a couple's adventures in eating
We have a LOT to be grateful for this year: our marriage, our loving Lord, our beautiful and giving families, our health, our totally awesome cats, our new jobs, bacon (in general), Jersey Shore (for making us feel better about ourselves), and of course, a wonderfully delicious Thanksgiving meal. One of the best parts about it? Thanks to Universal Studios giving its team members a FREE turkey every year and thanks to a well stocked pantry of spices and baking supplies, we only spent TWENTY-FIVE DOLLARS on an entire meal that will surely last us for days to come. Not bad, eh? Timothy and I will never shirk at telling you that our mamas done taught us right in the frugality department.
It isn’t typical for us to focus on our own foods with the restaurant-centric blog. But, we couldn’t help to brag just a teency weency bit about the surprising feast of a lowly actor couple.
For a girl, I will say I’m not always great at being a girl. I never knew you’re not supposed to put bras in the dryer. I rarely look in the mirror after I hop out of the shower. I have around five pairs of shoes total, most of which are flip flips, only one of which are heels. And I don’t find Adam Levine attractive. But, I am supremely girly and squeamish when it comes to raw meat in the kitchen. Giblets? Guts? Goo? Nay, nay. Thusly, Timothy, being the strong and wonderful husband he is, did us the honor. He seasoned our turkey brilliantly with fresh lemons and sage and used an old Julia Child trick of creating an edible roasting rack with celery sticks and onions which also packed in flavor after hours of roasting and basting. MWAH. Superbly delicious.
I had my first experience spending an entire day in the kitchen. Ooh Lordy, it’s not easy. But, it’s oddly relaxing. Being the new and unconfident cook that I am (I’ve always considered myself an utter disaster in the kitchen), I found that I was completely anxious at first. Once I was met with the smell of warm, buttery cornbread in the oven, however, I loosened up a bit.
Because I’m not great with culinary timing, I knew our two crock pots would be of great service to me. In an effort to start new traditions, I used all recipes from the internet and one variation on my mom’s amazing broccoli casserole.
Crock Pot Mashed Potatoes. Here’s the recipe I used: Budget Saavy Diva’s Ultimate Crock Pot Mashed Potatoes. They were pretty good but I ended up needing to spruce them up with some extra butter, salt, and of course gravy (which we admittedly stole from Timothy’s folks). I recommend not letting them go for too long. After the recommended 4.5 hours on high, they were beginning to dry out. Keep stirring and add milk and water for softness if you prefer! I’ve already turned the leftovers into a big batch of potato soup!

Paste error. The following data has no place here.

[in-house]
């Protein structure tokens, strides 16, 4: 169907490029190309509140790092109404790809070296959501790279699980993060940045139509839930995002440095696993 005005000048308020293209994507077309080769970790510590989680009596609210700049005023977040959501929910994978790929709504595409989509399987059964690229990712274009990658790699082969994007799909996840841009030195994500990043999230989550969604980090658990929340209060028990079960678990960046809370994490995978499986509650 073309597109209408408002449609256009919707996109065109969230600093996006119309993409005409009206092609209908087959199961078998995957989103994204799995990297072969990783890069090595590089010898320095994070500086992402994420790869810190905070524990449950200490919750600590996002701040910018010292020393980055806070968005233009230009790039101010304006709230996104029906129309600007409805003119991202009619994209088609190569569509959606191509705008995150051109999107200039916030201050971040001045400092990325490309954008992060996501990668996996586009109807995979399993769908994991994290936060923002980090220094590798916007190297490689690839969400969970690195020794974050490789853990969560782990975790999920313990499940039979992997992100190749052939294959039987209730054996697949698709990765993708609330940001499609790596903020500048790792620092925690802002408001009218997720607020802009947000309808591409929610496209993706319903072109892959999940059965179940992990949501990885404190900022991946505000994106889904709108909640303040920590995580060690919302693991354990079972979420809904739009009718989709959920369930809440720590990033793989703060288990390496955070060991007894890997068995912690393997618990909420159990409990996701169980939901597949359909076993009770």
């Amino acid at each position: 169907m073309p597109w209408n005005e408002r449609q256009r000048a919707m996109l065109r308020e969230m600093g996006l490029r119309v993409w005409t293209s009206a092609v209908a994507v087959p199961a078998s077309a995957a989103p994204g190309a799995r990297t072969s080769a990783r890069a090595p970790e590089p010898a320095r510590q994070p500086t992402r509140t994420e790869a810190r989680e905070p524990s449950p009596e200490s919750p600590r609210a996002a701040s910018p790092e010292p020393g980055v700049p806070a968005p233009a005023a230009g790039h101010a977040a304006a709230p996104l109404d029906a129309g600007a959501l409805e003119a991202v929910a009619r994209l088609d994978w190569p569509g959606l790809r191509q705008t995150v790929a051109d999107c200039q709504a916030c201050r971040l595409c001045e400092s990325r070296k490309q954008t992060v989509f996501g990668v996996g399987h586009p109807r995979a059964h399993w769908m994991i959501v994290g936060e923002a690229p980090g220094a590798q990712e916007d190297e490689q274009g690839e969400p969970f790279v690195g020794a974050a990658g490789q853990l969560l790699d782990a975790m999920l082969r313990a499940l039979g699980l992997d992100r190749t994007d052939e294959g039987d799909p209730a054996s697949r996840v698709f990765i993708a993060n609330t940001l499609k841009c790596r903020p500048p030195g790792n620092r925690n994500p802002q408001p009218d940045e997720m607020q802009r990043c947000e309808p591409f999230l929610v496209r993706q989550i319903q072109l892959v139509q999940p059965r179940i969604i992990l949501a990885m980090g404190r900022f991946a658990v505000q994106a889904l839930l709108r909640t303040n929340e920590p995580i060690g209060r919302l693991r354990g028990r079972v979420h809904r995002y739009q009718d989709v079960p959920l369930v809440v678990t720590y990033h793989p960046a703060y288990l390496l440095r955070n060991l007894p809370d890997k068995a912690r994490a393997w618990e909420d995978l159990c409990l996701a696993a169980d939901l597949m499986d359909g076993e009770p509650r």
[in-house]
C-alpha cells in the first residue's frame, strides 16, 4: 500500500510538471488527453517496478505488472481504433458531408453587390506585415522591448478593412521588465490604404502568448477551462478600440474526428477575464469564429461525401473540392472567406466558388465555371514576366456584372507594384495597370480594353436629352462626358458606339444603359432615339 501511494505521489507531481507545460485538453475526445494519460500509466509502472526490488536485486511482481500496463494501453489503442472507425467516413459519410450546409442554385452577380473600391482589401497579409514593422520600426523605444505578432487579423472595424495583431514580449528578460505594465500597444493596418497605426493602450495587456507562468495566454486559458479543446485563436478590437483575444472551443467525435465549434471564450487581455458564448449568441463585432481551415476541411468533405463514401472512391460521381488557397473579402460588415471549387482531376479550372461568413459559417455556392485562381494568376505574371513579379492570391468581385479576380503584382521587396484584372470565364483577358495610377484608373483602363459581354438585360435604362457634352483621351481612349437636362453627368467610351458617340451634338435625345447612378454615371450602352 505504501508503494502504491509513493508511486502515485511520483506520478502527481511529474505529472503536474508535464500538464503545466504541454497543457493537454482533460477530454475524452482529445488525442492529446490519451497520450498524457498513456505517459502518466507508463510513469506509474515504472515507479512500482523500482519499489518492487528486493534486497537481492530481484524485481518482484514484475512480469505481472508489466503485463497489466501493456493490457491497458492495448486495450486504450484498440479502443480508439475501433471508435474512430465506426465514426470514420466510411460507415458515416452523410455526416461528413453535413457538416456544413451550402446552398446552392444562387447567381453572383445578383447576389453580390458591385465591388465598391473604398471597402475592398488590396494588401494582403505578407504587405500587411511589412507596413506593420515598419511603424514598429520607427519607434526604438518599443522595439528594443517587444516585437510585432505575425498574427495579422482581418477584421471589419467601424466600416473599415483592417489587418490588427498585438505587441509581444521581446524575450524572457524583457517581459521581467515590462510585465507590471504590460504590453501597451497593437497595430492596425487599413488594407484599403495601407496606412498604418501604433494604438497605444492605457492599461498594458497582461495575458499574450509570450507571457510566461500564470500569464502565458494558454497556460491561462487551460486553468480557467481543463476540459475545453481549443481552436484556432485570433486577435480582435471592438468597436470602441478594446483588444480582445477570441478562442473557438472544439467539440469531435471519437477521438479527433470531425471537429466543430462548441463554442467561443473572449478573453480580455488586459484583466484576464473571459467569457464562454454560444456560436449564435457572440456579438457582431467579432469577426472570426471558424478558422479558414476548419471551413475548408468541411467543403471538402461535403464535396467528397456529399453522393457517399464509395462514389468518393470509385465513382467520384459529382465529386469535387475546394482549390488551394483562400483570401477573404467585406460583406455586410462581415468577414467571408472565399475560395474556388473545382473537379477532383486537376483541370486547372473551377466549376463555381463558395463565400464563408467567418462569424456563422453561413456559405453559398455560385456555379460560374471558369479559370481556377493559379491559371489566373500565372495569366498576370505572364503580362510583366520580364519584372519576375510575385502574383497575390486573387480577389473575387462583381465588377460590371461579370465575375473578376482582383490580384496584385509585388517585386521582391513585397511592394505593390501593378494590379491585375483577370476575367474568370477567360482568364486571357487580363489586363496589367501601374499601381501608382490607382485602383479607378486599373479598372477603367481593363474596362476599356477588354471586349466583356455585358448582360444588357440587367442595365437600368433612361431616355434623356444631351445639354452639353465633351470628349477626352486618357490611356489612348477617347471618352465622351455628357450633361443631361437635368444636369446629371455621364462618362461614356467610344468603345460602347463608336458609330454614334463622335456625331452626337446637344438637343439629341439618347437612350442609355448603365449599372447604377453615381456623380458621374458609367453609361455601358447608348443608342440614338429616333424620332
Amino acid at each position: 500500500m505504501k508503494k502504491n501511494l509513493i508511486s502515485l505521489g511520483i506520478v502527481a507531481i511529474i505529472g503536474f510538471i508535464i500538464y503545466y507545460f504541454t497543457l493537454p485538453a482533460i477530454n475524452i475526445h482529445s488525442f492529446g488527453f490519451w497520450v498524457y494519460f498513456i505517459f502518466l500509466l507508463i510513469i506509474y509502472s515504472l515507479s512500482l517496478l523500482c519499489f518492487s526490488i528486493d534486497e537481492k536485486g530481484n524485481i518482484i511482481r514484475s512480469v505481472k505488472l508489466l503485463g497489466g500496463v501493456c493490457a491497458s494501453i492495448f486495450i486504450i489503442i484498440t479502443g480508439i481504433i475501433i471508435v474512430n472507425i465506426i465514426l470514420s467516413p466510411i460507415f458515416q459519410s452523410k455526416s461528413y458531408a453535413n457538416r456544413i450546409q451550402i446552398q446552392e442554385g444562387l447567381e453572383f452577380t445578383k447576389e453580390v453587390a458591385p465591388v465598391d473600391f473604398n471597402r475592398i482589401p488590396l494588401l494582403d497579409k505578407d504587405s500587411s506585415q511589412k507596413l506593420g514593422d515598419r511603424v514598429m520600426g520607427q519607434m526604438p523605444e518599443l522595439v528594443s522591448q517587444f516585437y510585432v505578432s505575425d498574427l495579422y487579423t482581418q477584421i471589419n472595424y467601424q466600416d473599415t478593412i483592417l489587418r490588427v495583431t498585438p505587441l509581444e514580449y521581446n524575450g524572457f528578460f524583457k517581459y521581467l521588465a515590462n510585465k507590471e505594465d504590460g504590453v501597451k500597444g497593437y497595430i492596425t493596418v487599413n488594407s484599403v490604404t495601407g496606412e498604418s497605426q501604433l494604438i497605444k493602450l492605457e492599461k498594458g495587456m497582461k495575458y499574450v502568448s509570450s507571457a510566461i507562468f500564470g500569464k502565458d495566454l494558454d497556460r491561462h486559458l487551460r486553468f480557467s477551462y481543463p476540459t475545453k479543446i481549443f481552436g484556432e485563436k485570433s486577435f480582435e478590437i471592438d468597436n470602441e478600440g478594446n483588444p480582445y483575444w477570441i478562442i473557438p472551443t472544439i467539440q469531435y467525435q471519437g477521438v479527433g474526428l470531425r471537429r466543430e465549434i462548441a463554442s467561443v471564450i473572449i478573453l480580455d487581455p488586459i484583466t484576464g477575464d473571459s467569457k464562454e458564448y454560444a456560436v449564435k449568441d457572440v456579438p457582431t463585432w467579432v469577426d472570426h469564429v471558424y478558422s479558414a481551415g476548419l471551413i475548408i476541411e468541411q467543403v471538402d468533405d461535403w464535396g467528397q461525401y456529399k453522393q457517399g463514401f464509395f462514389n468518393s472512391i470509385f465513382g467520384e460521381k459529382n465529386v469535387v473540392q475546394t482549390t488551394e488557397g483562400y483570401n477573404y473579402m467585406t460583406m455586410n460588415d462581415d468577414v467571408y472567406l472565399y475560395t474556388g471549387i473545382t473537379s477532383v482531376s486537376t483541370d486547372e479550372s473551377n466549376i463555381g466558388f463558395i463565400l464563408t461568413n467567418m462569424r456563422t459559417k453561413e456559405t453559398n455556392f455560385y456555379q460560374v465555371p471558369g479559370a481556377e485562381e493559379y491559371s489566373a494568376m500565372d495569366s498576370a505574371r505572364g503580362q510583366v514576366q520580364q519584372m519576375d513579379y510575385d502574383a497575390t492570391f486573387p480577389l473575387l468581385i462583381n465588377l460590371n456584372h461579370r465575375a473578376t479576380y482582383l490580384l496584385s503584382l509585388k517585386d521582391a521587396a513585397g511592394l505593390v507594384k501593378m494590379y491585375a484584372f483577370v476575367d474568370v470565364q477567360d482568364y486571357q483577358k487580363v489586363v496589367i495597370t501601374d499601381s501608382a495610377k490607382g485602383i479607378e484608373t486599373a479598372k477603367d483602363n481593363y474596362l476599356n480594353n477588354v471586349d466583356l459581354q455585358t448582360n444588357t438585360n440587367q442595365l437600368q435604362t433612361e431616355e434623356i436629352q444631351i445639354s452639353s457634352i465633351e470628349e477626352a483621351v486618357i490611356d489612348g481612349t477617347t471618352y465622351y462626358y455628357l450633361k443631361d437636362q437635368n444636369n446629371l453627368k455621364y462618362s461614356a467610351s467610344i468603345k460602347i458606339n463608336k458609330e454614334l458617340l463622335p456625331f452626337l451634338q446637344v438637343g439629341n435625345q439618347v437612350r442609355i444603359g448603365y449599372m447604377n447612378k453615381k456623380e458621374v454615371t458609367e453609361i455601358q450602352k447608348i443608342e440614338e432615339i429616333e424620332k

Broccoli Casserole: I used this recipe: Southern Food’s Crock Pot Broccoli Casserole. Instead of cream of broccoli or celery, I used cream of mushroom like my mama does. I should have also taken her advice and used dry, minced onions instead of freshly chopped. They were a bit overpowering. The key is to not let the crock pot run too long or your broccoli will turn to mush. I definitely prefer this dish baked in the oven.
Cornbread Dressing: I used this recipe: Cooks.com Southern Corn Bread Dressing. This was probably my favorite side dish of the night. I still have a few tweaks to make. The recipes doesn’t call for butter. What? I do! And I did. You can lighten it up by using olive oil or a lighter variation of butter. Alternatively, use extra chicken stock instead of milk. It also wouldn’t be a bad idea to sauté the celery and onions before tossing them in. I used simple Jiffy mix for the cornbread. Easy, tasty, and affordable. Now I don’t know what to do with all of this leftover dressing.
Deviled Eggs: I was raised on deviled eggs and it would be Southern blasphemy not to include them at every holiday meal. These turned out perfectly. I am very traditional and very simple with my approach to deviled eggs. Do you want to know how simple? I don’t even use celery or paprika in those puppies. Mayo, mustard, salt and pepper to taste and, if you dig it, a splash of pickle juice. Don’t hate. That’s how I roll. AND Timothy also struck gold with an Alton Brown tip. Stop hard boiling your eggs; STEAM THEM. We have a bamboo steamer basket. Pop six eggs in the top basket, steam over boiling water for 11-12 minutes, toss those puppies in an ice bath. BOOM. The perfect hard boiled egg.
Lemon Garlic Kale: This isn’t really a typical Thanksgiving dish for either of us but we tossed it in the bunch to mask our gluttony. Kale, yeah! Healthy! Truth be told, we are kale fiends and could eat the stuff every day. We eat this recipe on fairly regular basis. Simply put, sauté one small onion with olive oil and a few cloves of garlic. Throw in a couple cans of chicken stock. Fill pot with a bag of kale (or fresh), cover and let it simmer on medium heat for 15 minutes of so. Careful not to overheat your kale. Voila. Delicious, light and healthy!
What was great about this Thanksgiving was that it was delicious, yes, but also a great learning experience as well as beautiful foundation to set new traditions with both food and family. Special thanks to Pinterest, The Idea Room, and Paper Glitter, for all the beautiful printables that made our table setting come to life. Here’s to a restful, fruitful, loving, giving holiday weekend to you and your families!